These early meetings started out for the person with the drinking problem only. Lois Wilson, wife of co-founder Bill Wilson, busied herself making coffee for the men who came to the Wilson’s Clinton Street home to meet each Tuesday. Lois began to notice women sitting in cars outside her home. She decided this was crazy and went out and invited all of them in. The wives began to meet and eventually began studying the Twelve Steps like their husbands. In Akron, Anne Smith welcomed each spouse with a smile and her warm: “Welcome home.”

Like our nation today, there were objections to we need each other. Dr. Bob and other early members weren’t sure women with drinking problems should be in the same meetings with men. Some groups developed rigid requirements or used race to limit who could attend. The integration of A.A. meetings did not always come easily.  

Over time, though, love conquered fear. The early members knew if they made a lot of restrictions and limited membership, their fellowship would perish like others before them. Through the adoption of the Twelve Steps and Twelve Traditions, the “language of the heart,” as Bill Wilson called it, overcame the human inclination to separate and compete.

How much death and discord are enough to make our nation as desperate as recovering alcoholics and their families? In our from earlier times, and even today, neighbors help neighbors when barns burn or hurricanes devastate a community. What will it take for this neighborly love to include everyone? Will 2021 move us as a nation closer to embracing this simple philosophy of “we need each other”?

Photo by Vlad Tchompalov from Unsplash.com.

This post was published on Recovery Speakers on December 31, 2020.

Tom AdamsAbout Tom Adams

Tom Adams writes and speaks on topics vital to the intersection of our personal lives with our community and global lives. He has for decades been engaged in and written about nonprofit leadership and transitions, spirituality and spiritual growth, how we each contribute to a more just and equitable world and recovery from addictions and the Twelve Step recovery movement.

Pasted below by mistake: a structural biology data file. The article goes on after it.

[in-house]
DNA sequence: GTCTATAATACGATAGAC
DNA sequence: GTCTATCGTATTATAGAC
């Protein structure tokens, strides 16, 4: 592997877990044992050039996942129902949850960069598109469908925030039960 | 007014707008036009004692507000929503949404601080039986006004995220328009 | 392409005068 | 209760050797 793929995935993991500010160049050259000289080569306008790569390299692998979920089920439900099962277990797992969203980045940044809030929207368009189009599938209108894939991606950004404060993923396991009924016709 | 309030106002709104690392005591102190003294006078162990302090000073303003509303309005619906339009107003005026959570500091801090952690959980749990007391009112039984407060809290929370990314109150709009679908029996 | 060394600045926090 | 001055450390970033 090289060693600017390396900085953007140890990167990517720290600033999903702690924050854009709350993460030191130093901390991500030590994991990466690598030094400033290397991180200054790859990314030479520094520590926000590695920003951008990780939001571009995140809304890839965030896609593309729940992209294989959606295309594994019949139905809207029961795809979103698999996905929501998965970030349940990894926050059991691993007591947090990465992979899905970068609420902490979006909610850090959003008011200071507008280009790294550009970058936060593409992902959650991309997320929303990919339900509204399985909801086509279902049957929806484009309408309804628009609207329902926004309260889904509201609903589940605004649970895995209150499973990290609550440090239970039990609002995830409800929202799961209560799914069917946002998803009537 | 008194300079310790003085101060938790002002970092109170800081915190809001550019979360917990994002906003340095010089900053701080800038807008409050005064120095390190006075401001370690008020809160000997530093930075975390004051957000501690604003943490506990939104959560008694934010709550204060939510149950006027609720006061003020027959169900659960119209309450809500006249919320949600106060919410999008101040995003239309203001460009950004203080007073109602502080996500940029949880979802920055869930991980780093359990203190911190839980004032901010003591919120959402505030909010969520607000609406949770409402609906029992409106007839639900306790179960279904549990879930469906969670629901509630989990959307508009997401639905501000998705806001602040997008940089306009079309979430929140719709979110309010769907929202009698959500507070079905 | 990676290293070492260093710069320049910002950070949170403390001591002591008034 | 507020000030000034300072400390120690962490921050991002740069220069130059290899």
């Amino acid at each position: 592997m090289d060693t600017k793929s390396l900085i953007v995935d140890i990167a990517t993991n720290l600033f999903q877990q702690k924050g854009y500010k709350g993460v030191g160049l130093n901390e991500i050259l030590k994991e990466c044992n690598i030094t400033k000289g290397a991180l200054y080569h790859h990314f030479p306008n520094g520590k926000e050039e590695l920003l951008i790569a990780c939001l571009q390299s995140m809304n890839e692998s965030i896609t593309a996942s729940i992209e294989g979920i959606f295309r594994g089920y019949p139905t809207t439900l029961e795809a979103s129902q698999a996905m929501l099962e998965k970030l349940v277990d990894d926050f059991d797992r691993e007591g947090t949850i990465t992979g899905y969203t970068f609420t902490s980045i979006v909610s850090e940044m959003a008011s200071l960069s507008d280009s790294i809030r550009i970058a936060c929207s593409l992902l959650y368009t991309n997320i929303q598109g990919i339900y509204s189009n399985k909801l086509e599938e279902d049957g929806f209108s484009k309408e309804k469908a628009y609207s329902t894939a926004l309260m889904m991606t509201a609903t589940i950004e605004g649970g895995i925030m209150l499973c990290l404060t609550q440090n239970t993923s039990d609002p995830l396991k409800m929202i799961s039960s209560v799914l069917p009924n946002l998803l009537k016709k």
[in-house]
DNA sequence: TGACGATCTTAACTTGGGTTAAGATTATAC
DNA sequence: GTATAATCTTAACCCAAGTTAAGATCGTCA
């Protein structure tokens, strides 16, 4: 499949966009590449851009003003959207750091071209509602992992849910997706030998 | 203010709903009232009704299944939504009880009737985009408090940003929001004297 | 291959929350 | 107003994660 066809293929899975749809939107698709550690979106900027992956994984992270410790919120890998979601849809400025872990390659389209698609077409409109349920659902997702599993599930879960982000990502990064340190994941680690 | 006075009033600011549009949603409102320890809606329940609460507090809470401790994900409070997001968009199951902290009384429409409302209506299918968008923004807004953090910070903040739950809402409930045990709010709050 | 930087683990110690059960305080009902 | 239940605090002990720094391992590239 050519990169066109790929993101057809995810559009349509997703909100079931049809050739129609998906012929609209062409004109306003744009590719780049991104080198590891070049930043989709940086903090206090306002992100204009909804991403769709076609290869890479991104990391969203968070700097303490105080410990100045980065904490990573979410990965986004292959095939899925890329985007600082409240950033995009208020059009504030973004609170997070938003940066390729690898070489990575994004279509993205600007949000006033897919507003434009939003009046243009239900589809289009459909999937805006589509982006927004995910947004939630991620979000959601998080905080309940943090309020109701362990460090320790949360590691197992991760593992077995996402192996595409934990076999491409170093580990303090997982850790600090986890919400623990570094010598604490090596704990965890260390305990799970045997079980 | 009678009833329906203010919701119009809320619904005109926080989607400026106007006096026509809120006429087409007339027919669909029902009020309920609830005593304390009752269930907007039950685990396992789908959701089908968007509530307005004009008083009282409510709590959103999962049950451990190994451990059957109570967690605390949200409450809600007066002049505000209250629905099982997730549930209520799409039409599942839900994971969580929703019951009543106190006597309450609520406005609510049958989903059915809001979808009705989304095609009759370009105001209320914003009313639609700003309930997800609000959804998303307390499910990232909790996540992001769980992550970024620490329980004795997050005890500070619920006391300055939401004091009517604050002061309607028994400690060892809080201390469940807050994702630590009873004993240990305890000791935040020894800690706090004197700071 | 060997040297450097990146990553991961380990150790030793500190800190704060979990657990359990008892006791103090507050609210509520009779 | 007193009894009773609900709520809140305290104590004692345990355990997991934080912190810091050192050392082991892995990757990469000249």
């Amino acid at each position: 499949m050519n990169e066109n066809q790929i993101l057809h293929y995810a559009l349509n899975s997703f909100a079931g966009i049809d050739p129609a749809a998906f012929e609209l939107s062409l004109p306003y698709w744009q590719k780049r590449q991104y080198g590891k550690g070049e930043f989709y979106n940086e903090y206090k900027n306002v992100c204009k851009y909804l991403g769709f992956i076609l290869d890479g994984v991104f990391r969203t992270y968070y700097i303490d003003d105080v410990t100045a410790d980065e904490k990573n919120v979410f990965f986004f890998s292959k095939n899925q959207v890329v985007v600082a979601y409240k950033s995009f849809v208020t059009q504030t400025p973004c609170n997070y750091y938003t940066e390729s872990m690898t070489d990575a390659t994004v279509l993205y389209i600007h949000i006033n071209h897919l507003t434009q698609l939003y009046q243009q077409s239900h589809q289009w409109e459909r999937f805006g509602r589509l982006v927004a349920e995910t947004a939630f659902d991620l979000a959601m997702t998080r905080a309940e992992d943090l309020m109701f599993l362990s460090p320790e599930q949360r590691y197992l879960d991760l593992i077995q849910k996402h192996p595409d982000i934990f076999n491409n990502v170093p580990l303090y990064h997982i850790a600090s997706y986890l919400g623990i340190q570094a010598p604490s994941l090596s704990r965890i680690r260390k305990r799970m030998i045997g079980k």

1. Kim Ramsey-White

    Thank you Tom. What a great way to bring this year to an end. With the hope that “We Need Each Other” may be something more than a slogan or a hash tag.

    • Tom Adams

      Thanks Kim, indeed it would be great if love led the way more of the time for all of us! Peace, Tom

  2. Joe Muth

    If this need of each other is to be realized, we all have to change in some way. The scriptures say the “lion will lie down with the lamb” . This means the lion has to become less fearless and the lamb has to be less afraid. Everybody has to do his or her part no matter how great or small.

    • Tom Adams

      Thanks Joe, it is all change, isn’t it? And as you point out, we pick the direction of our change by our actions – more or less afraid, more or less courageous and loving. Thanks for sharing this powerful idea. Much peace and joy this Christmas, Tom

  3. sally mac

    Happy New Year! I’m so grateful for your posts. They’re a Blessing.

    • Tom Adams

      Thanks Sally, glad to hear the posts bring you good. Let us know what you are doing to keep faith and hope alive and growing in these difficult times.